The definition of abstract landscape photography is somewhat subjective depending on who you ask, but the overall object of abstract landscapes is to essentially present the landscape in a way in which is different from how a human would normally perceive a landscape.
This is most commonly done by composing your image in a way that removes or distorts some of the surroundings–presenting it in a fashion where it is not necessarily nor immediately recognizable as a landscape.
For example, a traditional landscape usually features a natural horizon and may include some trees, maybe a pond, and some mountains. Traditional landscapes are highly recognizable to the eye meaning we immediately know we’re looking at a landscape.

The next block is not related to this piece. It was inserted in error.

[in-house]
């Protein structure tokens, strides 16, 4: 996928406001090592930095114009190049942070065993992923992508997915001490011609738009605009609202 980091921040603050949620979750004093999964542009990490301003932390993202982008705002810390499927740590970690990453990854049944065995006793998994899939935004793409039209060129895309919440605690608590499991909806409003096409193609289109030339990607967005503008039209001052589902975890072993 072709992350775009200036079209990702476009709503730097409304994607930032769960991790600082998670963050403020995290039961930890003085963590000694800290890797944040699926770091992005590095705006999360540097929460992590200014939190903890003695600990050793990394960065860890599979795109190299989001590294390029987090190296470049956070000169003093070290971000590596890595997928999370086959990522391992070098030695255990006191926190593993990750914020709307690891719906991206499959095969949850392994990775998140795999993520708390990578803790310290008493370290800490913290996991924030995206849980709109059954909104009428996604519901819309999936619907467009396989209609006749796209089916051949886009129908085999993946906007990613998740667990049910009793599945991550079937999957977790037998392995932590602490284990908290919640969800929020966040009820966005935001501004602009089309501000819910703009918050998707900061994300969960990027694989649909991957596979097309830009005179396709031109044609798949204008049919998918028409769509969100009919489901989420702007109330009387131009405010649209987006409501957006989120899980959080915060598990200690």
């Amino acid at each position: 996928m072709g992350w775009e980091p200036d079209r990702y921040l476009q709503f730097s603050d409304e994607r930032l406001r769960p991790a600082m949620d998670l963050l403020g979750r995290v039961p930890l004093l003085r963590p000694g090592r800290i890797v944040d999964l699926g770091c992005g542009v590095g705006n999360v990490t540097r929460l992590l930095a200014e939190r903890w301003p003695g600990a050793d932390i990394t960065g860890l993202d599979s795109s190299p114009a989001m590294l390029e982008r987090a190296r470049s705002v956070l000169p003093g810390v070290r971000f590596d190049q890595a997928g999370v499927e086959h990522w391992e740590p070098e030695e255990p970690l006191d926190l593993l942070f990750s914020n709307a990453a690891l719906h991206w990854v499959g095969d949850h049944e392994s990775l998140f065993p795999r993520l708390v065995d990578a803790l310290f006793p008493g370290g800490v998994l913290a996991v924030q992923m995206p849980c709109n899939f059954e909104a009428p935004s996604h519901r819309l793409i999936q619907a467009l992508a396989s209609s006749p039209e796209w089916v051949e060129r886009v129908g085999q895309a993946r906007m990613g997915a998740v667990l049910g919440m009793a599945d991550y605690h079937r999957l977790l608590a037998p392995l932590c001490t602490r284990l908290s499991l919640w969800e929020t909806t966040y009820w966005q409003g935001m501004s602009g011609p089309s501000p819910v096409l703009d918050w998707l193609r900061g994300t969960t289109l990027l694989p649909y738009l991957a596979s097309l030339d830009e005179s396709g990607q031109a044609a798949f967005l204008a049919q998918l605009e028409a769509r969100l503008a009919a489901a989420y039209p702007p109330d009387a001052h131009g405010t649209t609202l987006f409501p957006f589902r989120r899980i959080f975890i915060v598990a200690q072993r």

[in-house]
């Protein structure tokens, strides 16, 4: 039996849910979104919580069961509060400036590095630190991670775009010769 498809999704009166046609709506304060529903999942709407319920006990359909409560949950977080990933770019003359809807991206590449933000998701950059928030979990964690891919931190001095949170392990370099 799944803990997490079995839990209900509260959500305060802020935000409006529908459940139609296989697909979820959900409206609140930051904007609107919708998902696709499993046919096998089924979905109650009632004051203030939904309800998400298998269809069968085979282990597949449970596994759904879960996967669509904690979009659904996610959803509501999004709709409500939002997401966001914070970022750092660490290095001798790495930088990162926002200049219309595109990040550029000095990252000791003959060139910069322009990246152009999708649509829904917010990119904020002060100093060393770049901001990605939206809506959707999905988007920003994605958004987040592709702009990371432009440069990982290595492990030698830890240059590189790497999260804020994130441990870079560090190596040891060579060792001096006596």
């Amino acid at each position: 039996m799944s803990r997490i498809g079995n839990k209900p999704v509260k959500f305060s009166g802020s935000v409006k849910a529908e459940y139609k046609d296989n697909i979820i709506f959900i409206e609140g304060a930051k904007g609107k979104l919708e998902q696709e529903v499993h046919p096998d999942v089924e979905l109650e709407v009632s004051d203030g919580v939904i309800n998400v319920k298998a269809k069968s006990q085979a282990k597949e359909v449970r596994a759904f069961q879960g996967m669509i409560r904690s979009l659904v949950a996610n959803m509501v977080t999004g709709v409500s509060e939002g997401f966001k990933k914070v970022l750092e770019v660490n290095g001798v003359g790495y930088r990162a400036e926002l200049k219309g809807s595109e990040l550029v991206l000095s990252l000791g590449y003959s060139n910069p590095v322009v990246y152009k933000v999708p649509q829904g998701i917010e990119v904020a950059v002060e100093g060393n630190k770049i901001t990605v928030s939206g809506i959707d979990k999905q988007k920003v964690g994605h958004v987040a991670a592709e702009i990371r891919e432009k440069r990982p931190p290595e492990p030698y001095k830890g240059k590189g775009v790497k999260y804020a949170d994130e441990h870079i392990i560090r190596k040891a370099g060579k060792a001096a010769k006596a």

But, an abstract landscape may take the viewer a moment or two to study before they really “see” what it is they’re looking at.
Let’s take a look at some examples as we discuss some of the ways we can turn an ordinary landscape into an abstract landscape.
1. Use Textures
Using texture may be something you’ve already practiced incorporating into your photography, but if you haven’t worked with texture as a compositional tool yet, abstract landscapes can be a great way to start. You can capture interesting textures in abstract landscape photography with numerous approaches. One being example being aerial photography where you can photograph large portions of land from a very high vantage point such as an airplane or using a drone.
Another way to capture textures without having to leave the ground is by looking for textures on a smaller scale. Perhaps the tall flat side of a rock wall or the inside of a canyon like we see in the image below.